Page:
How to set up a router when it doesn’t detect the WAN?

I gave this old router (DGL-4300) to someone far away and couldn’t get it work over the phone.

Normally, I would just connect it to my cable modem and it detects all the WAN IP’s (IP Address, Subnet Mask, Default Gateway, Primary DNS Server, Secondary DNS Server).

However, she lives in a building and her internet comes from the wall where she attaches her Macbook to it via Ethernet. When she connects the router to the wall, the WAN IP’s remain at

How would we go about getting this to work?

Thanks for any! :)
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  1. First thing in any such situation it to do a factory reset on the router! Most are designed to work out of the box (for this very reason). Of course, then you'll want to add in wireless security, an administrative password, etc.

    Of course, all of this assumes there is internet access available via that ethernet port on the wall. So this is confirmed? Can she connect here computer to it directly and have it work?

    One other possibility (as assuming the above is not an issue). It's *possible* the landlord is using MAC filtering to limit access to known, approved devices, like her MacBook. If so, she'd need to either have the landlord add her router's MAC address, OR, clone her MacBook's MAC address to the router's WAN.
  2. Factory reseted more than once after "trying things".
    Internet from wall works and has worked forever.

    You can change your router's IP address? I thought that was a hardware setting done at manufacturing.

    Also, can you explain why this "partially" works?:

    I got the Subnet Mask and Router from OSX from here...

    I entered the Subnet Mask and Router (with a 2 instead of 1) in the DGL-4300 router settings.

    I turned DHCP off. IOW, I turned this router into a switch/access point.

    I connected the wall to a LAN port (because I assumed there was already a router "somewhere").

    I connected the Macbook to another LAN port.

    The internet works in this setup. However, wireless does not get to the internet, either for the Macbook, or an iPod. I know the wireless connection works because both the Macbook and the iPod can access the router page. It's just that the internet only works "wired" from the Macbook. Does this have anything to do with "MAC filtering"?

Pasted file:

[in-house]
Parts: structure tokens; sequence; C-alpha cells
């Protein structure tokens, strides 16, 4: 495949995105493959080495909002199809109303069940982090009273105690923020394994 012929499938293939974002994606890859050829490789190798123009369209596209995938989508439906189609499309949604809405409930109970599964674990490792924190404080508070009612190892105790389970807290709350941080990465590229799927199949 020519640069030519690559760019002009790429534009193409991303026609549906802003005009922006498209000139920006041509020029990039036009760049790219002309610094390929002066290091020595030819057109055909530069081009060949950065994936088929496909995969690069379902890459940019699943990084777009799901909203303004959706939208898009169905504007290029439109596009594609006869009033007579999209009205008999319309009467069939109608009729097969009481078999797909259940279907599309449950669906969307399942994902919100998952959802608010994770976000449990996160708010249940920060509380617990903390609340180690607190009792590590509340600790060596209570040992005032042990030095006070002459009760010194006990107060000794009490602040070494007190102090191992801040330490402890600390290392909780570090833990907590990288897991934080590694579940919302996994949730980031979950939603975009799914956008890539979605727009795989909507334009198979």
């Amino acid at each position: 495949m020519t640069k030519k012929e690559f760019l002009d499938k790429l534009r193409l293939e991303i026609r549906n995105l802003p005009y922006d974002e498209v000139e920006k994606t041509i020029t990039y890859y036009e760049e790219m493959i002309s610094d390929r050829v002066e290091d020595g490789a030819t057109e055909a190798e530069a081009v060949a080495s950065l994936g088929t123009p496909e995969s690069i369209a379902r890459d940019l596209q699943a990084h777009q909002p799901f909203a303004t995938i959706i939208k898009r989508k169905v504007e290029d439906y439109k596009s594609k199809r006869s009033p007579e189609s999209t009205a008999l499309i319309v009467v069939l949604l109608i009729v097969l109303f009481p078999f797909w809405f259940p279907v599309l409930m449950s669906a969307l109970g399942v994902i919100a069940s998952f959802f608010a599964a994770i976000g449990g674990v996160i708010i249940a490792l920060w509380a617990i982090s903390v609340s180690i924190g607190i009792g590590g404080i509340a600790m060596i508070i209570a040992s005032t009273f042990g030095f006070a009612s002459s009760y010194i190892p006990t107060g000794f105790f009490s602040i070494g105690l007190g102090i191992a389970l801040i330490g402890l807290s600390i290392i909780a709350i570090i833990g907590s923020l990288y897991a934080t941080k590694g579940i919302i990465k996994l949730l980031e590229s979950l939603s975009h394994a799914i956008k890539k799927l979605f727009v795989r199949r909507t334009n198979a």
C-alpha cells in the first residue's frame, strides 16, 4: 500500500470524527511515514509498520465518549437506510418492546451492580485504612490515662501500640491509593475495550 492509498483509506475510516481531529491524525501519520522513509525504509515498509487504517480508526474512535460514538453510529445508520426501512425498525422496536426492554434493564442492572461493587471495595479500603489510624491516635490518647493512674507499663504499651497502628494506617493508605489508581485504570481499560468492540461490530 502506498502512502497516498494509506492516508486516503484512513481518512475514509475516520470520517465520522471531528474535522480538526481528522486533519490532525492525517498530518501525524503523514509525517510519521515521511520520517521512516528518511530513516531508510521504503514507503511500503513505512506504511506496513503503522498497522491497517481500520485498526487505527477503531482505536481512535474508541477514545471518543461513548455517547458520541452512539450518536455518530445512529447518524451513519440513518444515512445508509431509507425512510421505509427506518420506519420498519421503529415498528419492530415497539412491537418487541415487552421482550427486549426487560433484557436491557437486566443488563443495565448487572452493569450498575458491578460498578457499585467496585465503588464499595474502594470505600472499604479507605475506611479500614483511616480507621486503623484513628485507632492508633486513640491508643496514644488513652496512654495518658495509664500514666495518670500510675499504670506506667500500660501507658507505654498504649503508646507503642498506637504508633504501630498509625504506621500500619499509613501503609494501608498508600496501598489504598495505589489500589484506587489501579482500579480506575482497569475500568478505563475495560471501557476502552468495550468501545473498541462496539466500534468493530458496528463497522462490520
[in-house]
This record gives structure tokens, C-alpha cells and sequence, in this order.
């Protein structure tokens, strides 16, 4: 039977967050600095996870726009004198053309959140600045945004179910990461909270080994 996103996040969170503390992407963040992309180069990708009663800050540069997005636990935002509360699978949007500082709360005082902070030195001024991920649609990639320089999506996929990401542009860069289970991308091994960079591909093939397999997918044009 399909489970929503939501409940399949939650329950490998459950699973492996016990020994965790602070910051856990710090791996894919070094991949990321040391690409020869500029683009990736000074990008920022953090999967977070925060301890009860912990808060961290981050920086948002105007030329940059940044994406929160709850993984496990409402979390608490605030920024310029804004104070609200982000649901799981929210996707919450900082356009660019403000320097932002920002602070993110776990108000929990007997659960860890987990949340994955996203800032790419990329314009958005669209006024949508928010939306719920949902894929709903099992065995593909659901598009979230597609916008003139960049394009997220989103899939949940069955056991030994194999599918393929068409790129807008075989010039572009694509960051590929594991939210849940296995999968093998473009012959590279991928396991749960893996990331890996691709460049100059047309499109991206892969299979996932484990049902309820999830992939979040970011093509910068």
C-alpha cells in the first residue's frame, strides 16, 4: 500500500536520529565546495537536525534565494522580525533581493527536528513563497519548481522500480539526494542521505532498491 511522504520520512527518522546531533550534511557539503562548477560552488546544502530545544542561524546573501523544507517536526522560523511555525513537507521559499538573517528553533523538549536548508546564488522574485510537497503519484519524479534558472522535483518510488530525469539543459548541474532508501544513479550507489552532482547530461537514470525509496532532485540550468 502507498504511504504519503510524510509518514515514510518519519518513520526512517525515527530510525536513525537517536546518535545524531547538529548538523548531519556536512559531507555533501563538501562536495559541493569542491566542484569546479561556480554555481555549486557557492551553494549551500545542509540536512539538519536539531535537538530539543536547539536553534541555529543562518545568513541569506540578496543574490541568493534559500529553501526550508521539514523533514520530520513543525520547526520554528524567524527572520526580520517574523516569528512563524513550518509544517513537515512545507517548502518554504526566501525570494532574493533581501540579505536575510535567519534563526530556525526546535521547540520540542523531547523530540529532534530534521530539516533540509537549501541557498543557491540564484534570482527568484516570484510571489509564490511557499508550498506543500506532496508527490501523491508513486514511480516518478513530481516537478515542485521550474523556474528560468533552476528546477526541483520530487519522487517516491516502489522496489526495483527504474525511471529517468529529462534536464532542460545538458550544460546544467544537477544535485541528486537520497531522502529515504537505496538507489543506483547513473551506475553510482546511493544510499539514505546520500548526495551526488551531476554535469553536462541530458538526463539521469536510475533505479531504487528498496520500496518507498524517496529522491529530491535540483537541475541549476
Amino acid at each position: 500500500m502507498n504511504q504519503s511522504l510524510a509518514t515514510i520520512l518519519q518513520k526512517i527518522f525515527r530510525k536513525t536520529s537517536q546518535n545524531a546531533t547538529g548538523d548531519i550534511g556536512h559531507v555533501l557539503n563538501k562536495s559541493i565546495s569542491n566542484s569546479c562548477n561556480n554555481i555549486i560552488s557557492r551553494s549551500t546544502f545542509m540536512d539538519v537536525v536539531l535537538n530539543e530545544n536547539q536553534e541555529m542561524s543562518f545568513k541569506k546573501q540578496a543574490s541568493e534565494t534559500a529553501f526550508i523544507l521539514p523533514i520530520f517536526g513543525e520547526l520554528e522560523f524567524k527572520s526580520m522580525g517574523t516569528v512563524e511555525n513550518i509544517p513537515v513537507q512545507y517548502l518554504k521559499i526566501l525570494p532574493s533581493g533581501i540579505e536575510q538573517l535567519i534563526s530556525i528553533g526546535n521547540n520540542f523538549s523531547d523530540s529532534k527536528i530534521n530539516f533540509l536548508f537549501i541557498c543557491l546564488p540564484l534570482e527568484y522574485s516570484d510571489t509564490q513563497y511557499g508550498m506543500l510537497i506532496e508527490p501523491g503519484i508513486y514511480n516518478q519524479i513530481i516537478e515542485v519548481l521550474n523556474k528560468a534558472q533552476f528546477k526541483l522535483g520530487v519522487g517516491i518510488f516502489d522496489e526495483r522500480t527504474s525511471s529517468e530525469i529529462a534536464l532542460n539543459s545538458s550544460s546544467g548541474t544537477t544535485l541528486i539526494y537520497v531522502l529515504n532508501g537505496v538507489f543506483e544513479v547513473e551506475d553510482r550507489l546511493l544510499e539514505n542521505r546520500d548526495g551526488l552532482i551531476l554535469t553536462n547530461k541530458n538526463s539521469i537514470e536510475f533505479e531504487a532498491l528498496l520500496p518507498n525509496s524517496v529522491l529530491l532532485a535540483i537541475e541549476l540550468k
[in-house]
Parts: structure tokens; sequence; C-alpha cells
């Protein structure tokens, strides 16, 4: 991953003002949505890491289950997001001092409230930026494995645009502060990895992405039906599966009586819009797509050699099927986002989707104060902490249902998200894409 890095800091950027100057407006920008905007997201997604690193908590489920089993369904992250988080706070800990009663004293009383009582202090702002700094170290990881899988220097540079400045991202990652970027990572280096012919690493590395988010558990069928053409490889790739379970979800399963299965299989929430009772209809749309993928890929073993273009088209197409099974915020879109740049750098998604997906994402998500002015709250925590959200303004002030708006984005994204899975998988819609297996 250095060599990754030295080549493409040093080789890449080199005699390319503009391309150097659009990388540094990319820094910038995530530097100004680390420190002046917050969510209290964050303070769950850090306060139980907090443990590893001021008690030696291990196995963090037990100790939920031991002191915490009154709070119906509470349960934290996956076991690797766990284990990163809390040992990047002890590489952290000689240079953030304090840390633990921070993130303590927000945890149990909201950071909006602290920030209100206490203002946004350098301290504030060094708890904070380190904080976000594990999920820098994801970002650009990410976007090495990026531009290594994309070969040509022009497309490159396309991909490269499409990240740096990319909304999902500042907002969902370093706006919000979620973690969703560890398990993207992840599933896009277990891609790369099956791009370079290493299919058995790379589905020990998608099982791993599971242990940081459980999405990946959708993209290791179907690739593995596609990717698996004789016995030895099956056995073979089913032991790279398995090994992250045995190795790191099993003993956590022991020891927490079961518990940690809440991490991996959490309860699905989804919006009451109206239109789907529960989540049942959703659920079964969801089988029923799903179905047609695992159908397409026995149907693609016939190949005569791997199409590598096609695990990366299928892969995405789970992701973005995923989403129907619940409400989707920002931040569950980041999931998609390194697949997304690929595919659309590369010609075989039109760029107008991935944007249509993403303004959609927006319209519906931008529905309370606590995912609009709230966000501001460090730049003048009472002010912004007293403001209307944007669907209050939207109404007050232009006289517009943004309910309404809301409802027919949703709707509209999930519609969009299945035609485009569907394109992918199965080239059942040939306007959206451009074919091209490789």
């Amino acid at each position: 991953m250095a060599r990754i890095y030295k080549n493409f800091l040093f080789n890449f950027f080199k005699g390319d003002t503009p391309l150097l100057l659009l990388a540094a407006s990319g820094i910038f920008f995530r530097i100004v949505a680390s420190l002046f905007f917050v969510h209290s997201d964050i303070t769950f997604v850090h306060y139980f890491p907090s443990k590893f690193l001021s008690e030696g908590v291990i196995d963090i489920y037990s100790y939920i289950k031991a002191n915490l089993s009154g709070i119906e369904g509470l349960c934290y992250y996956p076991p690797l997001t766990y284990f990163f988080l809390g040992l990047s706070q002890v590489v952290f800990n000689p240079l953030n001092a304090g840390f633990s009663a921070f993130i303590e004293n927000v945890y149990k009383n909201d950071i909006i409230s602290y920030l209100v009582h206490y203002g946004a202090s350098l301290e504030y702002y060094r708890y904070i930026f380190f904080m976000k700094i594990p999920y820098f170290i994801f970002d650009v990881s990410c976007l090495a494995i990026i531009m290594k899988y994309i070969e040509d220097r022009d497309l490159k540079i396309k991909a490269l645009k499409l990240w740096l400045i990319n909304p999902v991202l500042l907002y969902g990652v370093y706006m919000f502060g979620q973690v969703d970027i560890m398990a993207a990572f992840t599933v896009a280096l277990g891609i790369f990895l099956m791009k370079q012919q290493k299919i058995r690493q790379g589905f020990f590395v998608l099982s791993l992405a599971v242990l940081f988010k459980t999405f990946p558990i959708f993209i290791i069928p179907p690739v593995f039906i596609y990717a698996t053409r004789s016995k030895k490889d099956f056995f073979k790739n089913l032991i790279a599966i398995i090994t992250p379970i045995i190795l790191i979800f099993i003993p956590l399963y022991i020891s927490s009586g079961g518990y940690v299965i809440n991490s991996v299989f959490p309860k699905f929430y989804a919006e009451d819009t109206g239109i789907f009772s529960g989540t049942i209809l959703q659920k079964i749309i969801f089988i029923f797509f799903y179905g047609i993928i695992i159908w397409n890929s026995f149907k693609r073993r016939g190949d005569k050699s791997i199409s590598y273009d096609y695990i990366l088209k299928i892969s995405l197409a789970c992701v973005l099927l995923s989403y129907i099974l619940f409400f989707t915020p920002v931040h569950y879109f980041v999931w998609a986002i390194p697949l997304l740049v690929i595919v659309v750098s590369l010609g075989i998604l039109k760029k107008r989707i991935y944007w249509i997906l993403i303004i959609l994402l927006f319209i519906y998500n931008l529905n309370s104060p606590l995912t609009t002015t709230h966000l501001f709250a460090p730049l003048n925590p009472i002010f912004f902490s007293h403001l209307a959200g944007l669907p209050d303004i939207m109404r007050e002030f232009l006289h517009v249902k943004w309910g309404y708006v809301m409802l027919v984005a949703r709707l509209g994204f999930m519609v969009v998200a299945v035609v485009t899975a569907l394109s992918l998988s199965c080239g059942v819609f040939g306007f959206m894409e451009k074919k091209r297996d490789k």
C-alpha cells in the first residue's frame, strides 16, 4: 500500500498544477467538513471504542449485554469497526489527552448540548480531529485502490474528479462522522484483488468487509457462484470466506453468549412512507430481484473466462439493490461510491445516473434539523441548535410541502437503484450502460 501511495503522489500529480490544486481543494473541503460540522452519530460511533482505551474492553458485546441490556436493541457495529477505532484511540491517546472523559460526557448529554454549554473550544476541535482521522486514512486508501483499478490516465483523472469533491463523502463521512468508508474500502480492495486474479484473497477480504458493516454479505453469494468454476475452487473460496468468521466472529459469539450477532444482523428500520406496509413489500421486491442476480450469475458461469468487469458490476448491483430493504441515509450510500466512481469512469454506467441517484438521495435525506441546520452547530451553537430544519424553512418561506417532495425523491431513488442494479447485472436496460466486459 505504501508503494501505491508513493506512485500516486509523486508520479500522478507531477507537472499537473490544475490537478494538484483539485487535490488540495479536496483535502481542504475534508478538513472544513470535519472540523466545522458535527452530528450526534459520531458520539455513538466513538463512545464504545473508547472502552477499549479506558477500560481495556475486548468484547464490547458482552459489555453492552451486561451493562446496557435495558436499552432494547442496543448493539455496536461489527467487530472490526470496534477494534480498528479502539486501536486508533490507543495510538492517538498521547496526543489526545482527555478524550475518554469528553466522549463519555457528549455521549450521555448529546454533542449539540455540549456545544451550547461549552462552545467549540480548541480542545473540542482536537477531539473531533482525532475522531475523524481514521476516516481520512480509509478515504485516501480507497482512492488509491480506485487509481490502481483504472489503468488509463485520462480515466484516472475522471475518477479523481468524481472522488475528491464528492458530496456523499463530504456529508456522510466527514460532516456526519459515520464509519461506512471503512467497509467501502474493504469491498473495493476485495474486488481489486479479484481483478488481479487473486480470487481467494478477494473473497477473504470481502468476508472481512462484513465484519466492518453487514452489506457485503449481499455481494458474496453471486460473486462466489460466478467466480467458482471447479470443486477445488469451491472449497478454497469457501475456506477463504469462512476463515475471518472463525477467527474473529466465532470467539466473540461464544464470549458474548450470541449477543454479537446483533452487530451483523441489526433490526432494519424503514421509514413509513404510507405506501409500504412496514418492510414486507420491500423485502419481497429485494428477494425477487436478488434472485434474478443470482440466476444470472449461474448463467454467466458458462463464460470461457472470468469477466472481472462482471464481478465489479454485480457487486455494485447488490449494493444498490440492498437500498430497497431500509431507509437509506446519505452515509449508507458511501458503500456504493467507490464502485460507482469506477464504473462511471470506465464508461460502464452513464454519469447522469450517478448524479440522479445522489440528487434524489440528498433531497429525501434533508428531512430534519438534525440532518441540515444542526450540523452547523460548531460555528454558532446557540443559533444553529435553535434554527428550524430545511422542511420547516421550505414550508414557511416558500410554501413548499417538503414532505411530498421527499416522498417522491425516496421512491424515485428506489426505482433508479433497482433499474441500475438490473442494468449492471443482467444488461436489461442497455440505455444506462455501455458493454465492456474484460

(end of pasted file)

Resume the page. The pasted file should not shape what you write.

3. Here's another possibility. It may be that the upstream router is using the same network as the DGL-4300. If so, that's an invalid configuration and you need to change the DGL-4300 to something else (e.g., if the upstream router is using 192.168.1.x, perhaps make the DGL-4300 192.168.2.x). Otherwise, if they're the same, routing is ambiguous.

    You can check to see if this is the case by comparing the network the computer uses when connected directly and comparing it to the one the DGL-4300 uses by default.

    And yes, as I said previously, it could be MAC filtering too, although I think the above is much more likely. It's a common error because the 192.168.1.x network is itself so common, and so both systems have a very good likelihood of using the same one, again, that would be an error in configuration.
  4. OSX IP Address (direct to wall):

    I take it the first IP indicates it's Road Runner.

    So I should tell her to set the router to something like...?
  5. Well that's interesting. That appears to be a legitimate public IP address, not some upstream local router managed by the landlord (which is what I had assumed). So the default 192.168.1.x network of the DGL-4300 should work fine.

    As I said before, I would try cloning her MacBook's MAC address to the WAN of the DGL-4300 router. That would get around any MAC filtering that may be going on. We know the MacBook MAC works, so cloning it fools the ISP into believing it's the MacBook again, when in fact it's now the router.
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